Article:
How to have vegan diets if you are an athlete or exerciser

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How to have vegan diets if you are an athlete or exerciser

With the growth of social media as a platform to share information, veganism is becoming more visible.

Vegan diets are a type of vegetarian diet, where only plant-based foods are eaten. These means the diets don’t include meat, dairy, eggs, and honey.

Nowadays vegan diets are becoming more accepted in sports and in the health and fitness industry.

However, how to manage vegan diets for athletic purposes can be a challenge for many people. Here we attempt to provide recommendations for how to construct a vegan diet for athletes and exercisers.

While little data could be found in the sports nutrition literature specifically about how vegan diets influence sport performance, it was revealed elsewhere that veganism creates challenges that need to be accounted for when designing a nutritious diet.

This included the sufficiency of energy and protein; the adequacy of vitamin B12, iron, zinc, calcium, iodine and vitamin D; and the lack of the long-chain n-3 fatty acids EPA and DHA in most plant-based sources.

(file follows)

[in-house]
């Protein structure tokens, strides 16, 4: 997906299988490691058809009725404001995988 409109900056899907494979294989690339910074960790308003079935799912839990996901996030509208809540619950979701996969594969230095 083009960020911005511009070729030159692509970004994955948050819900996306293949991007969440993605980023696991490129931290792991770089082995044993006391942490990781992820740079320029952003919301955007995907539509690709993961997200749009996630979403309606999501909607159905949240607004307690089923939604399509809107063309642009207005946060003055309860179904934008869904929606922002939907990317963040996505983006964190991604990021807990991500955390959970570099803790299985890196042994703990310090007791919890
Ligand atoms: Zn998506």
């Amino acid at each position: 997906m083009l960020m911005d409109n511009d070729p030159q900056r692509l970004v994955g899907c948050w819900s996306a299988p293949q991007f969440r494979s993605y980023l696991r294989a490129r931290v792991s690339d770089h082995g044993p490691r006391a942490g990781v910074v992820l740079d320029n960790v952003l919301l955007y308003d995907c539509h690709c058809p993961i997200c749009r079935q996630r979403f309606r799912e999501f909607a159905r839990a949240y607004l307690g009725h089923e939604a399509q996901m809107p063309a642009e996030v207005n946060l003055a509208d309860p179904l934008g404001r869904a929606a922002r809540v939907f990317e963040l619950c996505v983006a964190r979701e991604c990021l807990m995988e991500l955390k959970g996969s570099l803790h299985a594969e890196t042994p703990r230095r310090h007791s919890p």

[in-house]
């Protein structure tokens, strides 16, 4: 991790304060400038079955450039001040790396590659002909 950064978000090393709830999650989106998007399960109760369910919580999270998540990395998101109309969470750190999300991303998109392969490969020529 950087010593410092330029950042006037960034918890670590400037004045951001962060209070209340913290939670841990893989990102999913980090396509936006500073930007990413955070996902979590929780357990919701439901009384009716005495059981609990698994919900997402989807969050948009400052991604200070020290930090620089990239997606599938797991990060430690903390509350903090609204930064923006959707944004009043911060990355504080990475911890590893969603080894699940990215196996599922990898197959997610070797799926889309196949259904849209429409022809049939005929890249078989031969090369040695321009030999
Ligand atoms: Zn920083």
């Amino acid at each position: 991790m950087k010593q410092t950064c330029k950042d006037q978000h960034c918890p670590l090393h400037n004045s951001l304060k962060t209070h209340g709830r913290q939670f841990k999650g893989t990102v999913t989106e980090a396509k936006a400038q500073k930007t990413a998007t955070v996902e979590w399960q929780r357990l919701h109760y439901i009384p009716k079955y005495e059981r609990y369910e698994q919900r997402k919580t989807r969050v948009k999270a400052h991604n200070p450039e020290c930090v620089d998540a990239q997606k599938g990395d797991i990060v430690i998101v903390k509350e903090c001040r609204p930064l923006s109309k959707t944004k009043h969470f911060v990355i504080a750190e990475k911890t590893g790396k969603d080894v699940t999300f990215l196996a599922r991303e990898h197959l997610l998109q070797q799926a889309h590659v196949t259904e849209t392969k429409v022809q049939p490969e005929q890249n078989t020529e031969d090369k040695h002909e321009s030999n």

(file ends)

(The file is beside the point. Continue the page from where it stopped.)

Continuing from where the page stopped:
Among them, vitamin B12 is naturally from animal products, including eggs, cheese, milk, fish, meat, shellfish and poultry. Plant-based food have little vitamin B12 unless they are fortified with the nutrient.

Nevertheless, via the strategic management of food and appropriate supplementation, it is possible that a nutritive vegan diet can be designed to achieve the dietary needs of most athletes satisfactorily.

Further, creatine and β-alanine supplements might be of particular use to vegan athletes, because vegetarian diets promoting lower muscle creatine and lower muscle carnosine levels in consumers.

To get good quality protein, athletes can add tofu, beans, legumes, soy protein powder into the daily diet. To get high quality fat, they can frequently consume extra virgin olive oil, flax seed oil, avocado, and non-roasted nuts and seeds.

Some plant-based foods are full of calcium, including almonds, beans, dark leafy green vegetables, sesame seeds and sunflower seeds.

Finally, to get enough iron to boost energy level, you should eat fortified cereals, dried peas and beans, raisins, prune juice, apricots, peanut butter, green beans, and nuts.